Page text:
“The priest took some flack for the baptism. But he wrote a letter to the congregation explaining why he was doing it, and people supported the decision,” he says. “People from other Catholic churches around Lexington came for the mass. Even [the local congregation of] Phelps’s own Baptist church was with us. No one joined his protest, and I’m sure he thought they would.”

Another person who came out in support of the family was Verity. “At first she did not want her name in the press,” Dysarz says, “but she made herself available when Phelps came to town.

“I realized that people weren’t judging us. People welcomed us,” Dysarz adds. “They don’t see us as a gay couple; they see us as a family. And Lexington is very family-oriented. We’re an alternative family, but we’re still a family.”

But they have also received criticism, and some of the most intense has come from an unexpected source–other gay people. “The Lexington Pride Center threw us a baby shower, but another part of the community was not supportive. They said having kids was wrong because we can’t give them a mother. I was shocked that any gay person would say that,” Dysarz says.

“We were just trying to become parents,” Meehan adds. “We weren’t trying to make a political statement.”

Dysarz’s parents have also been less than supportive of his new family. “Telling your mom and dad you’re gay is hard,” he says. “Telling them you’re having kids is even harder. So far my parents have resisted seeing the kids.”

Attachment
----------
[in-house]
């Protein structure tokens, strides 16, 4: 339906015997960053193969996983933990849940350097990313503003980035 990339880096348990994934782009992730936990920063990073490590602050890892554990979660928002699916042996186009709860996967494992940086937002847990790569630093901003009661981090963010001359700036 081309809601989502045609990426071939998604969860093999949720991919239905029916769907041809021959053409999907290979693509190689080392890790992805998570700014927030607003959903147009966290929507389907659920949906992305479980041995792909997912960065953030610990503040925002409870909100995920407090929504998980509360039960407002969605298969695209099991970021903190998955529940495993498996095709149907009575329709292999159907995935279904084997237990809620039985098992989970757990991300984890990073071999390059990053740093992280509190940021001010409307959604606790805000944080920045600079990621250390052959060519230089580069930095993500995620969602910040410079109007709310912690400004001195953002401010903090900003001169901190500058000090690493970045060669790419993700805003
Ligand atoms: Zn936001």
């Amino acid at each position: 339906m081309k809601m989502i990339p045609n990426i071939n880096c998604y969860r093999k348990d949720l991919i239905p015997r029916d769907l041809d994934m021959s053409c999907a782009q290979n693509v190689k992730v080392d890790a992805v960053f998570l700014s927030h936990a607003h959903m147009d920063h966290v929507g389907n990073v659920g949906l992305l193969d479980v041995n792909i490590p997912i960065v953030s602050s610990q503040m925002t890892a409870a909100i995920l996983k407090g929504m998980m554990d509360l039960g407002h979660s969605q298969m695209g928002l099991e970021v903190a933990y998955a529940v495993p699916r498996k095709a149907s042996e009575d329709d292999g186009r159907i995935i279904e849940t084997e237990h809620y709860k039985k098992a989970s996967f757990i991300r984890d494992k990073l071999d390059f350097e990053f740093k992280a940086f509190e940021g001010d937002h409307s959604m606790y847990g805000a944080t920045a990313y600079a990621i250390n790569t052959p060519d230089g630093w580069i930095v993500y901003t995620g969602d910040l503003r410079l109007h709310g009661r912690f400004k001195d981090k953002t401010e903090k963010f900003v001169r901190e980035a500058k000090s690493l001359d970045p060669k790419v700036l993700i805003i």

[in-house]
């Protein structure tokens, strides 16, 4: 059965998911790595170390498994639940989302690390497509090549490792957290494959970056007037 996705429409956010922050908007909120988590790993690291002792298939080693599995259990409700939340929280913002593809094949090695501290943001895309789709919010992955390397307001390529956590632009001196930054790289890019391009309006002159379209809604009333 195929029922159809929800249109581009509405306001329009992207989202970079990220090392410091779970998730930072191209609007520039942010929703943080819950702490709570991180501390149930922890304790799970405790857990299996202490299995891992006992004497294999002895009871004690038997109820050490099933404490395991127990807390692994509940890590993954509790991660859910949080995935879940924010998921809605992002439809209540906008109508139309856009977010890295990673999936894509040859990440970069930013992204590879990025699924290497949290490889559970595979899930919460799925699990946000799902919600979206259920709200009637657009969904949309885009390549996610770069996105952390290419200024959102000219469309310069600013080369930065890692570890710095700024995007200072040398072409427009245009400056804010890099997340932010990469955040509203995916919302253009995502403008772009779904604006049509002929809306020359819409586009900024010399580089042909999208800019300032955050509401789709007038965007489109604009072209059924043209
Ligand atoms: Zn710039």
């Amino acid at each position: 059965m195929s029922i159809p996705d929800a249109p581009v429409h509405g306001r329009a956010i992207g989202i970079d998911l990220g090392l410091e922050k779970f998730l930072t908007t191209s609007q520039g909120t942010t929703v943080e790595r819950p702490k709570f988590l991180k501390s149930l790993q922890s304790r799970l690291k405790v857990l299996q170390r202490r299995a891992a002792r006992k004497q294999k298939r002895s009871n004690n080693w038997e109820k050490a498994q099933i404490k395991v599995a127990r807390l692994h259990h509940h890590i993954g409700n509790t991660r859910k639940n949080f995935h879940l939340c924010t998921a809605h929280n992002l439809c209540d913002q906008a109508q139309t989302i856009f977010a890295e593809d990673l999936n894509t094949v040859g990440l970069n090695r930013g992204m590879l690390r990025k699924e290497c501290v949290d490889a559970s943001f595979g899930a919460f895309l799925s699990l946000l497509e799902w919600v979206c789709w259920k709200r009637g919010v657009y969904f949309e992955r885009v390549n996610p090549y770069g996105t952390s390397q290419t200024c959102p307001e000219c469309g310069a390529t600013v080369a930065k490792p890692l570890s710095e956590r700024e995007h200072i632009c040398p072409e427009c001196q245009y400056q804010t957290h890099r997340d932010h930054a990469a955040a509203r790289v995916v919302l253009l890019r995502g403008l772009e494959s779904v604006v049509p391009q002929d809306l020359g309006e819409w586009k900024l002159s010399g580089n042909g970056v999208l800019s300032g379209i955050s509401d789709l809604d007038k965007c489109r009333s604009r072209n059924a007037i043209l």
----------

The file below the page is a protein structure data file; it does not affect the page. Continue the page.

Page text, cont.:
Meehan and Dysarz, who have been together for nearly six years, agree that their new additions have had a huge impact on their relationship. “Everything is focused on the children, and with multiples it’s just so much of everything,” Dysarz says. “We make our formula by the gallon. We’ll probably go through 30,000 diapers between now and the time they’re out of diapers.

“It takes a lot of patience,” he continues. “Our relationship has to be put on hold. Sometimes it’ll be a week before we can even say hi to each other.”

Yet the two have absolutely no regrets about their choice. “We both knew we could be great parents,” Meehan says.

And while the challenges of bringing up baby four times over might overwhelm even the most parental among us, it is just the beginning for Dysarz and Meehan. “Thomas is working with our surrogate, and she is pregnant again,” Meehan says. “She’s due in January, and right now we know it’s at least two babies.” The couple will have to wait until later this summer to confirm exactly how much larger their family will grow.

With four growing kids already underfoot and at least two more siblings on the way, Meehan says he and Dysarz are staying calm and doing the only thing parents of a growing brood can do: “We’re going to start building a bigger house.”

DeLaMar also writes for Parents, Family Circle, and Maxim magazines.